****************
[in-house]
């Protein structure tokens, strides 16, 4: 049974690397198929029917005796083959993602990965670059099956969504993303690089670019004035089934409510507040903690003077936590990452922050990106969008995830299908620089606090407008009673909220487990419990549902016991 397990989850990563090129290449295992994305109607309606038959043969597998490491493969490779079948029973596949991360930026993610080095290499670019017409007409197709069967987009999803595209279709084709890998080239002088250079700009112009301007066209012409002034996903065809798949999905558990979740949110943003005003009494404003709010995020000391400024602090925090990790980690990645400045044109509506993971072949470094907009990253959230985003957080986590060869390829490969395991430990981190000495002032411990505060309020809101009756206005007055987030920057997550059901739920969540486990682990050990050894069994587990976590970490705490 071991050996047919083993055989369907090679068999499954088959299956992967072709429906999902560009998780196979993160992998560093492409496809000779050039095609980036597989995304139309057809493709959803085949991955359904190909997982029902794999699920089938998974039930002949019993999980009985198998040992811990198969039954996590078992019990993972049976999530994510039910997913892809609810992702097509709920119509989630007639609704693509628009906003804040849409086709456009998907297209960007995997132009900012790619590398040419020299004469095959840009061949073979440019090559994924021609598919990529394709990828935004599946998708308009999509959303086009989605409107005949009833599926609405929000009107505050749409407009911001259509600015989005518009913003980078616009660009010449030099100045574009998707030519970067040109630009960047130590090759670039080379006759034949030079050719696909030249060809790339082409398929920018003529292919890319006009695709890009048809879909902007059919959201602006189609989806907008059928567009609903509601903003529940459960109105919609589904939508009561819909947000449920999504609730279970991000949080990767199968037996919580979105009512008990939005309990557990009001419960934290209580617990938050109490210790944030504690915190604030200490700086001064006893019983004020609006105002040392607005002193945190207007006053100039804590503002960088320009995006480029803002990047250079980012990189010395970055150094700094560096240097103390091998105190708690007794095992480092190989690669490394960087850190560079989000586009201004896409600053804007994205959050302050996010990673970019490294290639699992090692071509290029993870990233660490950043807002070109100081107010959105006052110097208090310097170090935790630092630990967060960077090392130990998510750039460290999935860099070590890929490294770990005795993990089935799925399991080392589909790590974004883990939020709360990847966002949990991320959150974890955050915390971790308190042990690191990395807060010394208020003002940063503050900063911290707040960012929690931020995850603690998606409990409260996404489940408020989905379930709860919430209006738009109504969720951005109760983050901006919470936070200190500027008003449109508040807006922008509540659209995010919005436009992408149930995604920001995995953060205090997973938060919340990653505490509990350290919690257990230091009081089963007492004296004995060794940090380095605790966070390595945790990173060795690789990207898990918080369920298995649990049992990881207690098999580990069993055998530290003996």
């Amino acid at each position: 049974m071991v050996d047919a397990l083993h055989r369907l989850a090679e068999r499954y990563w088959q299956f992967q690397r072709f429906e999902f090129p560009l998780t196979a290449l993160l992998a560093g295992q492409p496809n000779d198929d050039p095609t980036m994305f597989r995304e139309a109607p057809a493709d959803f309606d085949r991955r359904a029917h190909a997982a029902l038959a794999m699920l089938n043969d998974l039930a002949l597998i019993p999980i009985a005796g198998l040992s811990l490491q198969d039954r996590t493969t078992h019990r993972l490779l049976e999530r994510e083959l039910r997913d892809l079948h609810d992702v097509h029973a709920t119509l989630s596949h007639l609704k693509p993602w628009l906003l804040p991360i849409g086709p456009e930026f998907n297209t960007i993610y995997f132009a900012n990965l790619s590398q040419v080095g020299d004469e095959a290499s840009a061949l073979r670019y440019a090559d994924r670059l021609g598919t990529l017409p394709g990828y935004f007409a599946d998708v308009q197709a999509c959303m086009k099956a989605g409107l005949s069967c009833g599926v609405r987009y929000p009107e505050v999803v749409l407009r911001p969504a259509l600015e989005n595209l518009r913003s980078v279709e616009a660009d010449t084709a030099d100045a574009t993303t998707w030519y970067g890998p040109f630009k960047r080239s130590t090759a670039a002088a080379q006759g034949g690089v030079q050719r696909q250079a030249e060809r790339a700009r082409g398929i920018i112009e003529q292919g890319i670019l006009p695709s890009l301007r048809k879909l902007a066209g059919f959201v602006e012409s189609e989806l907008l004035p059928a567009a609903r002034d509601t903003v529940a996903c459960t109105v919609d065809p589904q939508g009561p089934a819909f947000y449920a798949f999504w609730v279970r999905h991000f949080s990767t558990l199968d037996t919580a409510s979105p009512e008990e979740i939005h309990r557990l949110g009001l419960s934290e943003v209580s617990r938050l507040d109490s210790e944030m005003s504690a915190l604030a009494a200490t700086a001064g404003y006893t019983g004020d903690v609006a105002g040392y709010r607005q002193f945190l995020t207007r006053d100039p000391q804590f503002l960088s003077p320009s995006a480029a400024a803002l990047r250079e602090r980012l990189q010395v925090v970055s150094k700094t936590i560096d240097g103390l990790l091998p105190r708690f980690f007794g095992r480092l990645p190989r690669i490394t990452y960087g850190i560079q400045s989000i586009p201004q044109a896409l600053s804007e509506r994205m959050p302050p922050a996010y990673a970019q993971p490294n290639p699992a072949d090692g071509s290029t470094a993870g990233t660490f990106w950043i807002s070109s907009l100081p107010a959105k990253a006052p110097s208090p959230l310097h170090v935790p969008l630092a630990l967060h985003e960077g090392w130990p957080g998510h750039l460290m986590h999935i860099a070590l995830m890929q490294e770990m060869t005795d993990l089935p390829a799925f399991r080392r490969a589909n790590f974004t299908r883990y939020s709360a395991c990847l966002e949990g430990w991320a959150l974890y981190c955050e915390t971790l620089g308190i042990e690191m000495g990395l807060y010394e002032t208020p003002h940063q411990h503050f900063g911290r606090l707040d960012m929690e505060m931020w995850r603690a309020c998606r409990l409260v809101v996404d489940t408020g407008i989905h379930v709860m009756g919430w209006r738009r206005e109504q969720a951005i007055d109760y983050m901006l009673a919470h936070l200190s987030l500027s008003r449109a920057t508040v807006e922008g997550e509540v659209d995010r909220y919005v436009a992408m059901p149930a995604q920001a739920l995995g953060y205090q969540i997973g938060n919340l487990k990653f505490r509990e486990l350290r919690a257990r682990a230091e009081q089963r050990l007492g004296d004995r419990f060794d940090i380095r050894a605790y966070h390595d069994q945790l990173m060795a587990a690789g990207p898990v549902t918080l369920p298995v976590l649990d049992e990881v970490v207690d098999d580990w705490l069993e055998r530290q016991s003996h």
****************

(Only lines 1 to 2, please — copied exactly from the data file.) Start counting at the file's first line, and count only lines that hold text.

[in-house]
């Protein structure tokens, strides 16, 4: 049974690397198929029917005796083959993602990965670059099956969504993303690089670019004035089934409510507040903690003077936590990452922050990106969008995830299908620089606090407008009673909220487990419990549902016991 397990989850990563090129290449295992994305109607309606038959043969597998490491493969490779079948029973596949991360930026993610080095290499670019017409007409197709069967987009999803595209279709084709890998080239002088250079700009112009301007066209012409002034996903065809798949999905558990979740949110943003005003009494404003709010995020000391400024602090925090990790980690990645400045044109509506993971072949470094907009990253959230985003957080986590060869390829490969395991430990981190000495002032411990505060309020809101009756206005007055987030920057997550059901739920969540486990682990050990050894069994587990976590970490705490 071991050996047919083993055989369907090679068999499954088959299956992967072709429906999902560009998780196979993160992998560093492409496809000779050039095609980036597989995304139309057809493709959803085949991955359904190909997982029902794999699920089938998974039930002949019993999980009985198998040992811990198969039954996590078992019990993972049976999530994510039910997913892809609810992702097509709920119509989630007639609704693509628009906003804040849409086709456009998907297209960007995997132009900012790619590398040419020299004469095959840009061949073979440019090559994924021609598919990529394709990828935004599946998708308009999509959303086009989605409107005949009833599926609405929000009107505050749409407009911001259509600015989005518009913003980078616009660009010449030099100045574009998707030519970067040109630009960047130590090759670039080379006759034949030079050719696909030249060809790339082409398929920018003529292919890319006009695709890009048809879909902007059919959201602006189609989806907008059928567009609903509601903003529940459960109105919609589904939508009561819909947000449920999504609730279970991000949080990767199968037996919580979105009512008990939005309990557990009001419960934290209580617990938050109490210790944030504690915190604030200490700086001064006893019983004020609006105002040392607005002193945190207007006053100039804590503002960088320009995006480029803002990047250079980012990189010395970055150094700094560096240097103390091998105190708690007794095992480092190989690669490394960087850190560079989000586009201004896409600053804007994205959050302050996010990673970019490294290639699992090692071509290029993870990233660490950043807002070109100081107010959105006052110097208090310097170090935790630092630990967060960077090392130990998510750039460290999935860099070590890929490294770990005795993990089935799925399991080392589909790590974004883990939020709360990847966002949990991320959150974890955050915390971790308190042990690191990395807060010394208020003002940063503050900063911290707040960012929690931020995850603690998606409990409260996404489940408020989905379930709860919430209006738009109504969720951005109760983050901006919470936070200190500027008003449109508040807006922008509540659209995010919005436009992408149930995604920001995995953060205090997973938060919340990653505490509990350290919690257990230091009081089963007492004296004995060794940090380095605790966070390595945790990173060795690789990207898990918080369920298995649990049992990881207690098999580990069993055998530290003996």